Salvation Army disaster teams start transition to recovery
By: Jeff Jellets
Since Hurricane Michael made landfall along the Florida Gulf coast on Oct. 10, Salvation Army disaster teams have been mobilized, providing emergency relief to disaster survivors and rescue workers. In recent days, The Salvation Army in Panama City has been transitioning from response operations and beginning recovery programs.
“There is still plenty of work to be done,” said Major Otis Childs, commanding officer of The Salvation Army in Panama City. “All you have to do is drive through Bay and Gulf counties to see that damage is still readily apparent. But The Salvation Army has been serving this community since 1936. We are not going anywhere.”
The final day of mass feeding took place on Nov. 18, and now The Salvation Army is focused on supporting the recovery process. The Salvation Army will continue to distribute emergency commodities – from food to hygiene products to cleaning supplies – from its warehouse in Panama City. These commodities will be shared with community partners, such as schools, churches and community organizations for distribution to disaster survivors.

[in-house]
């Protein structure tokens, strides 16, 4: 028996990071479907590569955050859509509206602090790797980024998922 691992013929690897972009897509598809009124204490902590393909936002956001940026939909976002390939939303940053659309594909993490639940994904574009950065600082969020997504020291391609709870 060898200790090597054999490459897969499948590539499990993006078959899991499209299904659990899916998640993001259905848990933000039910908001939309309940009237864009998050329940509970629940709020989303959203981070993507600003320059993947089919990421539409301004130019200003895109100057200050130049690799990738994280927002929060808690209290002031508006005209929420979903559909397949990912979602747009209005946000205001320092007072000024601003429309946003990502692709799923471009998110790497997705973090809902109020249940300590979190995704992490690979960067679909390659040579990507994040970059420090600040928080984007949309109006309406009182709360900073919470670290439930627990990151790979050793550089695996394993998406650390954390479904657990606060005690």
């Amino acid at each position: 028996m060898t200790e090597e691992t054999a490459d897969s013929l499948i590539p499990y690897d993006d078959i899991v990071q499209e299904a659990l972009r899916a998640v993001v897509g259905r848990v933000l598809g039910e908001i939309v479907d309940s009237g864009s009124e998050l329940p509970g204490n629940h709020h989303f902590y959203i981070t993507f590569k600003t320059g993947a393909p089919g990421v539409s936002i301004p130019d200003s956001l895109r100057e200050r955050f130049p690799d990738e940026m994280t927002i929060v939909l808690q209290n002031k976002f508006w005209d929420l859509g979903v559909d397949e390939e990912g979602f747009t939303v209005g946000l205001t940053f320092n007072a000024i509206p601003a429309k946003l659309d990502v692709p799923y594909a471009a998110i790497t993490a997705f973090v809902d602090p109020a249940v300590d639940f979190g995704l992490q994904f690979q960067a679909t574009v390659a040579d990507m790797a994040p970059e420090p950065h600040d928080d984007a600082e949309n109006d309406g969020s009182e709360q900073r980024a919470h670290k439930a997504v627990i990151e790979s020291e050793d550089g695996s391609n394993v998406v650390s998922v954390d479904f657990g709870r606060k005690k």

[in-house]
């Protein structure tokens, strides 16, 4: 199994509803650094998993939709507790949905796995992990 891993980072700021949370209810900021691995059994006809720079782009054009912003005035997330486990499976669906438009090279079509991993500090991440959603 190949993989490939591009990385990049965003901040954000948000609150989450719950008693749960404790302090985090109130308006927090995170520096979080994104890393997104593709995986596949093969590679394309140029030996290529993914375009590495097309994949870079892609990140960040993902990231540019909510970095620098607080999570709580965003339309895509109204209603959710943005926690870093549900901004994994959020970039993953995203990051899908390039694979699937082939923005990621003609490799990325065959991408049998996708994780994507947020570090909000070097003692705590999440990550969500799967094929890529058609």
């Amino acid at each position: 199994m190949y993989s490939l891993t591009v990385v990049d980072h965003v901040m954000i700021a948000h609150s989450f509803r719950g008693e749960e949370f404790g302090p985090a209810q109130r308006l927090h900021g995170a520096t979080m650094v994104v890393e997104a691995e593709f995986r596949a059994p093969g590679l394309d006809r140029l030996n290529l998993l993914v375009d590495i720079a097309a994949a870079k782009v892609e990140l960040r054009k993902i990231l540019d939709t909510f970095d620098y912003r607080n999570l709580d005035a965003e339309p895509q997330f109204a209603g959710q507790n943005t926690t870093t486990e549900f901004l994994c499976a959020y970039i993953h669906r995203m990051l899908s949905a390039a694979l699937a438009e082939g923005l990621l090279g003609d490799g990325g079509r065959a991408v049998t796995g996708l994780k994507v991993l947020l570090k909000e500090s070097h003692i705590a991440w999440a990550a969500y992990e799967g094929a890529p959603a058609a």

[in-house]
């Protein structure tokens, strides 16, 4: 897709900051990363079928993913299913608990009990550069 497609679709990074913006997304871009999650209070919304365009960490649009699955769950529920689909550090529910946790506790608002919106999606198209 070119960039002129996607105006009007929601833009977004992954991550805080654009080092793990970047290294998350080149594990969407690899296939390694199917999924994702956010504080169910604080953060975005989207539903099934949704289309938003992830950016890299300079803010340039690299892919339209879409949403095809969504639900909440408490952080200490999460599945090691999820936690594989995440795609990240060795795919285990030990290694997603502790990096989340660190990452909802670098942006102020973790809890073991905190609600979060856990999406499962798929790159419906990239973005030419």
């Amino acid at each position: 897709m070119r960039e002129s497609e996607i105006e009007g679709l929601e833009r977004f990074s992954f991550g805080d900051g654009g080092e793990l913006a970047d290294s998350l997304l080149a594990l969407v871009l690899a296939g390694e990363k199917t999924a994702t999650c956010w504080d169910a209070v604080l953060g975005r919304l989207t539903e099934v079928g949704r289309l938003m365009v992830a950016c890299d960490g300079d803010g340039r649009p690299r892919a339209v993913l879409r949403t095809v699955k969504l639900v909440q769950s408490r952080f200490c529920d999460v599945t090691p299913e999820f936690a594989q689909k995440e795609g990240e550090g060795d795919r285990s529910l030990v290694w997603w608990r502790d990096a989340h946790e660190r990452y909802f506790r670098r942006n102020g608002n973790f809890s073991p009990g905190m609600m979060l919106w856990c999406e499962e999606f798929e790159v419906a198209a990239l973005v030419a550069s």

The Salvation Army will also be providing emergency assistance to families to help them meet critical needs. “We have always helped families during the holidays,” Major Childs said. “Hurricane Michael might have forced us to change some of our traditional Christmas activities, but we will be providing disaster and holiday assistance to those who need help. We need to make this season brighter for those impacted by Hurricane Michael.”
At the height of the relief operations, The Salvation Army deployed 75 mobile feeding units and two 54-foot field kitchens to provide food to communities in Florida and Georgia impacted by Hurricane Michael. Working with partners such as Operation BBQ Relief and Southern Baptist Disaster Relief, The Salvation Army has distributed more than 750,000 meals, 380,000 drinks and 520,000 snacks. Working with Therapy Dogs International, Salvation Army emotional and spiritual caregivers provided support to more than 47,000 people. More than 20,000 food boxes, 6,000 clean-up kits and 20,000 hygiene kits have been distributed, with trained Salvation Army disaster workers and local volunteers giving more than 180,000 hours of disaster relief service to date.
Jeff Jellets is the territorial disaster services director.